Veterans have long accounted for a high share of the nation’s homeless. Although they make up 11 percent of the adult population, they make up 26 percent of the homeless on any given day, the National Alliance report calculated.

Oldtimer’s comment:   My studies show that homeless male veterans make up 43% of the homeless male population, far in excess of what would be expected.

According to the V.A., some 196,000 veterans of all ages were homeless on any given night in 2006. That represents a decline from about 250,000 a decade back, Mr. Dougherty said, as housing and medical programs grew and older veterans died.

Oldtimer’s comment:  Oops!  That is a deliberately misleading statement.   A GAO report states that the drop from 250,000 a decade ago was due to a major change in how homeless veterans are counted.   While it is true that our older veterans are dieing off, many more veterans are joining the ranks of the homeless and make up for it.  There has been no real decline, and actually there has been a steady increase in the percentage of homeless veterans vs the overall population of veterans.

The most troubling face of homelessness has been the chronic cases, those who live in the streets or shelters for more than year. Some 44,000 to 64,000 veterans fit that category, according to the National Alliance study.

On Wednesday, the Bush administration announced what it described as “remarkable progress” for the chronic homeless. Alphonso R. Jackson, the secretary of housing and urban development, said a new policy of bringing the long-term homeless directly into housing, backed by supporting services, had put more than 20,000, or about 12 percent, into permanent or transitional homes.

Oldtimer’s comment:  I’m not sure where these numbers come from.  It appears the HUD secretary is talking about all chronic homeless, not just veterans.   20,000 is 12% of 166,000, which is about right for the chronic homeless for the entire homeless population. To get a feel for progress among veterans, see the following two paragraphs.

Veterans have been among the beneficiaries, but Mary Cunningham, director of the research institute of the National Alliance and chief author of their report, said the share of supported housing marked for veterans was low.

A collaborative program of the Department of Housing and Urban Development and the V.A. has developed 1,780 such units. The National Alliance said the number needed to grow by 25,000.

Mr. Dougherty described the large and growing efforts the V.A. was making to prevent homelessness including offering two years of free medical care and identifying psychological and substance abuse problems early.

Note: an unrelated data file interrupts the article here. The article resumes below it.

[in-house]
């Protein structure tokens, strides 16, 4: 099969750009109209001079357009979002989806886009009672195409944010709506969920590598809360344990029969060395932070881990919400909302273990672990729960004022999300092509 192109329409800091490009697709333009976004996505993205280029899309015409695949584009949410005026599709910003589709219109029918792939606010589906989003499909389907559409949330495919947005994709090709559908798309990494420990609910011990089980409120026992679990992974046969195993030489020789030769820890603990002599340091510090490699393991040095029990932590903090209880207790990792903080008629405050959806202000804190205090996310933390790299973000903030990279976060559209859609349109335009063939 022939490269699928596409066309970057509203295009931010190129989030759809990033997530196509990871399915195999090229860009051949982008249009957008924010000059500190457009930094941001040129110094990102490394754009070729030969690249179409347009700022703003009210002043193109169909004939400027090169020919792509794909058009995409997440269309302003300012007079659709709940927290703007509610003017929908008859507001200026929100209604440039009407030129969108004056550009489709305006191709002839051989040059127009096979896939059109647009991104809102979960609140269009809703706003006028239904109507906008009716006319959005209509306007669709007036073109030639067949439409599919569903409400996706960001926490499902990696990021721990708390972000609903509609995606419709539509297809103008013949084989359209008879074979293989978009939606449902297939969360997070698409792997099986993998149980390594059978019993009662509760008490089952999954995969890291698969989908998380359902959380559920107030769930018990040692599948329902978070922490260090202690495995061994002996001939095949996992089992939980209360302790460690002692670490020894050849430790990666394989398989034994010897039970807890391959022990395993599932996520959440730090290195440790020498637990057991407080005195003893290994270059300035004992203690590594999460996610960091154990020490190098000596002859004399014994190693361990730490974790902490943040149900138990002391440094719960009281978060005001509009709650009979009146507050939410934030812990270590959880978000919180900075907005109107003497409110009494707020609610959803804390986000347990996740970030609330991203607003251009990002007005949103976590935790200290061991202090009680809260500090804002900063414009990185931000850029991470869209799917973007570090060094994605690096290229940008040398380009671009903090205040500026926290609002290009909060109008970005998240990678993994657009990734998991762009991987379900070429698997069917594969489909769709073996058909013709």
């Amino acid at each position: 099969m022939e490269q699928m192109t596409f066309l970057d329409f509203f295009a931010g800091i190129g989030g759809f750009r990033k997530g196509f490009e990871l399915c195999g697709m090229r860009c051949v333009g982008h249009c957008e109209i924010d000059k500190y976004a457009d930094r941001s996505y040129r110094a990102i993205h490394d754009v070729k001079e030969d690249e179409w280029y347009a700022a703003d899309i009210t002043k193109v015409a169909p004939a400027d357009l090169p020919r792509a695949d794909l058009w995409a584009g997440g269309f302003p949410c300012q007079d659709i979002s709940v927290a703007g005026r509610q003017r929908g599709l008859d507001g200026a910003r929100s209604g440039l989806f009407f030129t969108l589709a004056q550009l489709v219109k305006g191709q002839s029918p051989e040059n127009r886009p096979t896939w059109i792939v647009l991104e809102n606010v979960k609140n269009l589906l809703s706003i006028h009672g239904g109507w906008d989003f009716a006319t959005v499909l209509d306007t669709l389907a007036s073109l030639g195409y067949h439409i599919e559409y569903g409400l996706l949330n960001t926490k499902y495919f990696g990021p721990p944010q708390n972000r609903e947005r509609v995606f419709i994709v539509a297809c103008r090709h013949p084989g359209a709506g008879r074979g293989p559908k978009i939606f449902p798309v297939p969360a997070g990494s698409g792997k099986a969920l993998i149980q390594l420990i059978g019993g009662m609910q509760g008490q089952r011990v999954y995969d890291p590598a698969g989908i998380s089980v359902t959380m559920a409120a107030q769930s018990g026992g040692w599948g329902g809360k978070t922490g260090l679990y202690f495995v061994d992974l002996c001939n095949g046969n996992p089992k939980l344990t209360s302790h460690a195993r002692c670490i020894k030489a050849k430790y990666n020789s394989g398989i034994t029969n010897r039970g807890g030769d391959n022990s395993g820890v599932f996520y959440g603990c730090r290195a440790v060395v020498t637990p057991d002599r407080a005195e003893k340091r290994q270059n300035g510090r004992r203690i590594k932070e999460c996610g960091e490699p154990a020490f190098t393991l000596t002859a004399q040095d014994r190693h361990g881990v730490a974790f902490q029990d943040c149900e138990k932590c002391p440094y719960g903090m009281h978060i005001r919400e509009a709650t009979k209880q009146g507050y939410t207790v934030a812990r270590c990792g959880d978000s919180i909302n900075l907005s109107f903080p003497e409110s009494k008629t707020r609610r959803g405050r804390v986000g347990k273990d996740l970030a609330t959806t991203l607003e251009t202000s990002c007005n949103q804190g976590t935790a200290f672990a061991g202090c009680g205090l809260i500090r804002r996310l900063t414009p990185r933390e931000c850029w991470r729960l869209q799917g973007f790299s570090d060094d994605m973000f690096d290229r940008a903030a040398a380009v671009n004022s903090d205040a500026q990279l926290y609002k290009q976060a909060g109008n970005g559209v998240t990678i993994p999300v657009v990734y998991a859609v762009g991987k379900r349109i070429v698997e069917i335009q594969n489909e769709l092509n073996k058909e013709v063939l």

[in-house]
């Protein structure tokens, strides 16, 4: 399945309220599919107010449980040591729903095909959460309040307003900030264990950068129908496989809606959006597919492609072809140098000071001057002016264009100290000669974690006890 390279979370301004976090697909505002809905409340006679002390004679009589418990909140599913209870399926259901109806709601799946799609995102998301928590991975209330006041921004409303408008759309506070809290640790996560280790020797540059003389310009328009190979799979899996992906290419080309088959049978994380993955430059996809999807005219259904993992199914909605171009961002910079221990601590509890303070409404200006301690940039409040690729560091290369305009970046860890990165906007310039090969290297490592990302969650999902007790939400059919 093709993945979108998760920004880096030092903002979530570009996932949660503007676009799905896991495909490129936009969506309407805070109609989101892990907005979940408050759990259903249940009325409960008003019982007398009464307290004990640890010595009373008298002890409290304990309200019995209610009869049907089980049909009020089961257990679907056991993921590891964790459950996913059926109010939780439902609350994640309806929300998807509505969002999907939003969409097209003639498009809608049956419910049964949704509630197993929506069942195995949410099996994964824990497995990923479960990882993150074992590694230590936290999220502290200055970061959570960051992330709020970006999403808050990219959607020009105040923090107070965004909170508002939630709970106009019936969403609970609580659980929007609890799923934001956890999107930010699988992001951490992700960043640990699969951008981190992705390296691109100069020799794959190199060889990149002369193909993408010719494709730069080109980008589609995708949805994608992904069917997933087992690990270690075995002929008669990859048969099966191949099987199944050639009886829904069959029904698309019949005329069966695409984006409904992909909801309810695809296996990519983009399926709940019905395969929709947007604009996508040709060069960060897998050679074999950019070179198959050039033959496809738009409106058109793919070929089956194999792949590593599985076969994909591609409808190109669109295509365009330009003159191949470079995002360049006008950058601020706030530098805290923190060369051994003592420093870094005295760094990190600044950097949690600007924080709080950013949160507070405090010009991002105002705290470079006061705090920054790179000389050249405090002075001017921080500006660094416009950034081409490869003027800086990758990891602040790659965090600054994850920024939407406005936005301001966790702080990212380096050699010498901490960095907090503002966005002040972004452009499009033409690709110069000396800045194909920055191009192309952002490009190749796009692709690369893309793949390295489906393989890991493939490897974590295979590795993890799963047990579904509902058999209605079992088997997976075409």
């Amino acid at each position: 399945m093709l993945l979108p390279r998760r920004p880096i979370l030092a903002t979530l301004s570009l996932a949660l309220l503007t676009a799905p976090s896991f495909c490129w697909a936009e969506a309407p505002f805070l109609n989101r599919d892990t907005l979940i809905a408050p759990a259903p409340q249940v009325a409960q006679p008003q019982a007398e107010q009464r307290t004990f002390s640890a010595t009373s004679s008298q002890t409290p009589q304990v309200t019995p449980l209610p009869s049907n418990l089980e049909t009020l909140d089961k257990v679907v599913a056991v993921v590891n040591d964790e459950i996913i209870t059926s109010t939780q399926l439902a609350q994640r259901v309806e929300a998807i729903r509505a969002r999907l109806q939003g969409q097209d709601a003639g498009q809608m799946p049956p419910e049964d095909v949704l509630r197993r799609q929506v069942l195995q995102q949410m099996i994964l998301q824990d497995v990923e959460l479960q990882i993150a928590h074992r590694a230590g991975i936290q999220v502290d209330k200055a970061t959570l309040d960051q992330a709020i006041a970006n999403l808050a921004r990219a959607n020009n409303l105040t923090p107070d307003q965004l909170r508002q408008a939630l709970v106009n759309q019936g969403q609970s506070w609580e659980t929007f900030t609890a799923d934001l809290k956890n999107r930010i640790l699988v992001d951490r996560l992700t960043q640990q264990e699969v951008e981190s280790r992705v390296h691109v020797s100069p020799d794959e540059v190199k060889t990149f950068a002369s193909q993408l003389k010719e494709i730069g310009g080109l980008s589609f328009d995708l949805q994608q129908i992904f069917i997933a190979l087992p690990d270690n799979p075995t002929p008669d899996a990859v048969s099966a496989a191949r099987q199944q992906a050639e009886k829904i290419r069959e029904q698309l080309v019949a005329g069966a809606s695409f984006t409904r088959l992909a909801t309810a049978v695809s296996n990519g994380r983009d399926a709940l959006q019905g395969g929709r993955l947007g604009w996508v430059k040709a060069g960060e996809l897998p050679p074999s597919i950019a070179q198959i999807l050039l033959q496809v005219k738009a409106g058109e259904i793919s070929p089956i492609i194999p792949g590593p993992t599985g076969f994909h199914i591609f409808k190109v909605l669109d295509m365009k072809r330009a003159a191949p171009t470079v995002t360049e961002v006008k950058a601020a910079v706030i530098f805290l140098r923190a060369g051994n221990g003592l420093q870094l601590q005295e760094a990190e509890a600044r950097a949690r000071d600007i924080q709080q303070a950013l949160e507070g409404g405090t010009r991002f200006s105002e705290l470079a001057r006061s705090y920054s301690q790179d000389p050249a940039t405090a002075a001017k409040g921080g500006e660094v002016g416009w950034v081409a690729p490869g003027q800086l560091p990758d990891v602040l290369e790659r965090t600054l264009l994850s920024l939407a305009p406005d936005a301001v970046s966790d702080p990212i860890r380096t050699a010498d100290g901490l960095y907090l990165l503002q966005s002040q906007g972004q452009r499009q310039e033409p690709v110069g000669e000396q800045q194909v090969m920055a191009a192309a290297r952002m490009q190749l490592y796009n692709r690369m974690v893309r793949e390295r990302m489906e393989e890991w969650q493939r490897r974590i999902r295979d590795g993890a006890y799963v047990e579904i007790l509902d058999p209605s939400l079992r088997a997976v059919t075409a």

Oldtimer’s Comment:  ‘Bout Time!

(…)

Oldtimer Speaks more about recalls

A few days ago I made a lengthy post about toy recalls and our general mania about dangerous materials – See Lead Paint Mania – Are we going overboard?.   Such mania has become so ingrained in our younger generation as to be completely ridiculous. 

This delightful cartoon from B.C., created by Johnny Hart and published by Creators Syndicate, Inc. can be found on Creators.com.   Sadly Johnny Hart passed away this year.   Looks like the work is being carried on by capable hands.

 B.C.

Today there is yet another story about a toy recall, this one due to asbestos supposedly found in a Planet Toys CSI toy, a fingerprinting kit.   This comes after traces of asbestos were alledgely found in some samples of the fingerprinting dust. 

Now here is the rub:  Fingerprinting dust is just that, a very finely ground powder.  The problem with asbestos is in the fiber.  People who get asbestosis have usually been exposed to high levels of asbestos fibers for a long time.   Once it is ground so fine that it becomes a dust, it no longer is a fiber is it

Now consider this:  Asbestos is in virtually every sample of dirt and dust you can find on this planet.   We have asbestos dust on and alongside of every road in America from the constant wearing of asbestos pads on our automotive brakes.   Virtually every car had them for throughout their lifetime.   They all wore out somewhere along our highways, mostly in the cities.   No wonder it might show up in fingerprinting dust.  You can very likely find traces of it on your dining room table if you haven’t dusted lately.

Here are common sources of asbestos dust on our planet, not even considering that it is a natural mineral sometimes blasted into the atmosphere by natural sources (I even have a large sample of it in my rock collection):

STEAM PIPES, BOILERS, and FURNACE DUCTS insulated with an asbestos blanket or asbestos paper tape.

RESILIENT FLOOR TILES (vinyl asbestos, asphalt, and rubber)

The backing on VINYL SHEET FLOORING, and ADHESIVES used for installing floor tile.

CEMENT SHEET, MILLBOARD, and PAPER used as insulation around furnaces and woodburning stoves.